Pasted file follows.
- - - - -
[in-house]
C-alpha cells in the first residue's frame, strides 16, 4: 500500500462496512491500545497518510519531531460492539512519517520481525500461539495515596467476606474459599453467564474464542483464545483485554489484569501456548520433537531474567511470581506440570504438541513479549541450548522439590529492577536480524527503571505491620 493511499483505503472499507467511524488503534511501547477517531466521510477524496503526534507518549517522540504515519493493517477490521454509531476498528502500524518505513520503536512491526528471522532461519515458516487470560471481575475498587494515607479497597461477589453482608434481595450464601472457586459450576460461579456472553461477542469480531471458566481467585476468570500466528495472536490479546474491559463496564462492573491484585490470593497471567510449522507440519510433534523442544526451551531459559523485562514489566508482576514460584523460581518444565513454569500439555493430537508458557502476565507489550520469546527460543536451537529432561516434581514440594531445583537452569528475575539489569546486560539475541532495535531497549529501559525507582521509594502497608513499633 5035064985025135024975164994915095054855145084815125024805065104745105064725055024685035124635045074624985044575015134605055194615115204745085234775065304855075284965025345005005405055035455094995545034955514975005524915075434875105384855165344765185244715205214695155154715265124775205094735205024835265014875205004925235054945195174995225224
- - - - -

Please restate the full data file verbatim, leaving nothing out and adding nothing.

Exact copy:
[in-house]
C-alpha cells in the first residue's frame, strides 16, 4: 500500500462496512491500545497518510519531531460492539512519517520481525500461539495515596467476606474459599453467564474464542483464545483485554489484569501456548520433537531474567511470581506440570504438541513479549541450548522439590529492577536480524527503571505491620 493511499483505503472499507467511524488503534511501547477517531466521510477524496503526534507518549517522540504515519493493517477490521454509531476498528502500524518505513520503536512491526528471522532461519515458516487470560471481575475498587494515607479497597461477589453482608434481595450464601472457586459450576460461579456472553461477542469480531471458566481467585476468570500466528495472536490479546474491559463496564462492573491484585490470593497471567510449522507440519510433534523442544526451551531459559523485562514489566508482576514460584523460581518444565513454569500439555493430537508458557502476565507489550520469546527460543536451537529432561516434581514440594531445583537452569528475575539489569546486560539475541532495535531497549529501559525507582521509594502497608513499633 5035064985025135024975164994915095054855145084815125024805065104745105064725055024685035124635045074624985044575015134605055194615115204745085234775065304855075284965025345005005405055035455094995545034955514975005524915075434875105384855165344765185244715205214695155154715265124775205094735205024835265014875205004925235054945195174995225224